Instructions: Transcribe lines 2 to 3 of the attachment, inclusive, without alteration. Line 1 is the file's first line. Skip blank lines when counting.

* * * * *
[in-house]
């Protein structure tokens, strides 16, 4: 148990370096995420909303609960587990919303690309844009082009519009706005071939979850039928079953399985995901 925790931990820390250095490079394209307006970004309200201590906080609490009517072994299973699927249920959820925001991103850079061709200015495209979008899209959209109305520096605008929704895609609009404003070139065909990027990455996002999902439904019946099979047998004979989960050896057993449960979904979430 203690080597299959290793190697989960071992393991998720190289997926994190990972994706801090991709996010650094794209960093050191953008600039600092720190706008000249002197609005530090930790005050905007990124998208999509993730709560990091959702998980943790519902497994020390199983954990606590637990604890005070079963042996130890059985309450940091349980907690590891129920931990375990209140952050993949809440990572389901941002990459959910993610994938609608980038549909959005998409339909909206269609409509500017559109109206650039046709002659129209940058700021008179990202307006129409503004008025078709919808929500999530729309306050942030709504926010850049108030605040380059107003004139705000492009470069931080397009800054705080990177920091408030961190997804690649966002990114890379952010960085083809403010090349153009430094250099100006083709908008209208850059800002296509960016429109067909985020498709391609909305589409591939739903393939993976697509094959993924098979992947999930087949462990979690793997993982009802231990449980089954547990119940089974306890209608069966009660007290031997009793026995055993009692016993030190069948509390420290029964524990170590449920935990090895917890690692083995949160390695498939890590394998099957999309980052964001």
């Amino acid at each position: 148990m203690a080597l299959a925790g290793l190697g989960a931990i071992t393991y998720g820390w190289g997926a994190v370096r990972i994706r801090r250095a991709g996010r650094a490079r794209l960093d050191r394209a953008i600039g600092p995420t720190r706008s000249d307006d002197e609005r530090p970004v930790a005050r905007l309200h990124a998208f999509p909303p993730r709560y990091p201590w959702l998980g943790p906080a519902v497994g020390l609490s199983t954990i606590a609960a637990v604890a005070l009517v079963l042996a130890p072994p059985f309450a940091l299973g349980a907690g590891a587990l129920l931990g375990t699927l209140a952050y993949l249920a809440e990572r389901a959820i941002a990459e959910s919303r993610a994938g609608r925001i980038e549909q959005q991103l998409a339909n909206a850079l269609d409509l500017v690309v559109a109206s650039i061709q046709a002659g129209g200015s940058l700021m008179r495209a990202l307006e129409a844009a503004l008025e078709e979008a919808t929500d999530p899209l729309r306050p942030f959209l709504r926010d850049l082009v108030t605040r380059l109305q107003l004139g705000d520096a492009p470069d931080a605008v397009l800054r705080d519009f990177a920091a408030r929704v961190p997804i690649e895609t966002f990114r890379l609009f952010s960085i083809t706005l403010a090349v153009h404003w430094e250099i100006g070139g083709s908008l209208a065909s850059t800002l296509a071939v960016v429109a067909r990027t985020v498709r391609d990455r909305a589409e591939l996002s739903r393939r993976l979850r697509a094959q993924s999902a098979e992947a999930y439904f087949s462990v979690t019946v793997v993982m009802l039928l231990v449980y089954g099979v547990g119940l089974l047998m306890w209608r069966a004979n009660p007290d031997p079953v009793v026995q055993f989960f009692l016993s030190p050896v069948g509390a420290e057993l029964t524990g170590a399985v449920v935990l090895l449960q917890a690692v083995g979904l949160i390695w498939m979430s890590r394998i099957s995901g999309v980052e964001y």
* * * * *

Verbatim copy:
């Protein structure tokens, strides 16, 4: 148990370096995420909303609960587990919303690309844009082009519009706005071939979850039928079953399985995901 925790931990820390250095490079394209307006970004309200201590906080609490009517072994299973699927249920959820925001991103850079061709200015495209979008899209959209109305520096605008929704895609609009404003070139065909990027990455996002999902439904019946099979047998004979989960050896057993449960979904979430 203690080597299959290793190697989960071992393991998720190289997926994190990972994706801090991709996010650094794209960093050191953008600039600092720190706008000249002197609005530090930790005050905007990124998208999509993730709560990091959702998980943790519902497994020390199983954990606590637990604890005070079963042996130890059985309450940091349980907690590891129920931990375990209140952050993949809440990572389901941002990459959910993610994938609608980038549909959005998409339909909206269609409509500017559109109206650039046709002659129209940058700021008179990202307006129409503004008025078709919808929500999530729309306050942030709504926010850049108030605040380059107003004139705000492009470069931080397009800054705080990177920091408030961190997804690649966002990114890379952010960085083809403010090349153009430094250099100006083709908008209208850059800002296509960016429109067909985020498709391609909305589409591939739903393939993976697509094959993924098979992947999930087949462990979690793997993982009802231990449980089954547990119940089974306890209608069966009660007290031997009793026995055993009692016993030190069948509390420290029964524990170590449920935990090895917890690692083995949160390695498939890590394998099957999309980052964001």
């Amino acid at each position: 148990m203690a080597l299959a925790g290793l190697g989960a931990i071992t393991y998720g820390w190289g997926a994190v370096r990972i994706r801090r250095a991709g996010r650094a490079r794209l960093d050191r394209a953008i600039g600092p995420t720190r706008s000249d307006d002197e609005r530090p970004v930790a005050r905007l309200h990124a998208f999509p909303p993730r709560y990091p201590w959702l998980g943790p906080a519902v497994g020390l609490s199983t954990i606590a609960a637990v604890a005070l009517v079963l042996a130890p072994p059985f309450a940091l299973g349980a907690g590891a587990l129920l931990g375990t699927l209140a952050y993949l249920a809440e990572r389901a959820i941002a990459e959910s919303r993610a994938g609608r925001i980038e549909q959005q991103l998409a339909n909206a850079l269609d409509l500017v690309v559109a109206s650039i061709q046709a002659g129209g200015s940058l700021m008179r495209a990202l307006e129409a844009a503004l008025e078709e979008a919808t929500d999530p899209l729309r306050p942030f959209l709504r926010d850049l082009v108030t605040r380059l109305q107003l004139g705000d520096a492009p470069d931080a605008v397009l800054r705080d519009f990177a920091a408030r929704v961190p997804i690649e895609t966002f990114r890379l609009f952010s960085i083809t706005l403010a090349v153009h404003w430094e250099i100006g070139g083709s908008l209208a065909s850059t800002l296509a071939v960016v429109a067909r990027t985020v498709r391609d990455r909305a589409e591939l996002s739903r393939r993976l979850r697509a094959q993924s999902a098979e992947a999930y439904f087949s462990v979690t019946v793997v993982m009802l039928l231990v449980y089954g099979v547990g119940l089974l047998m306890w209608r069966a004979n009660p007290d031997p079953v009793v026995q055993f989960f009692l016993s030190p050896v069948g509390a420290e057993l029964t524990g170590a399985v449920v935990l090895l449960q917890a690692v083995g979904l949160i390695w498939m979430s890590r394998i099957s995901g999309v980052e964001y």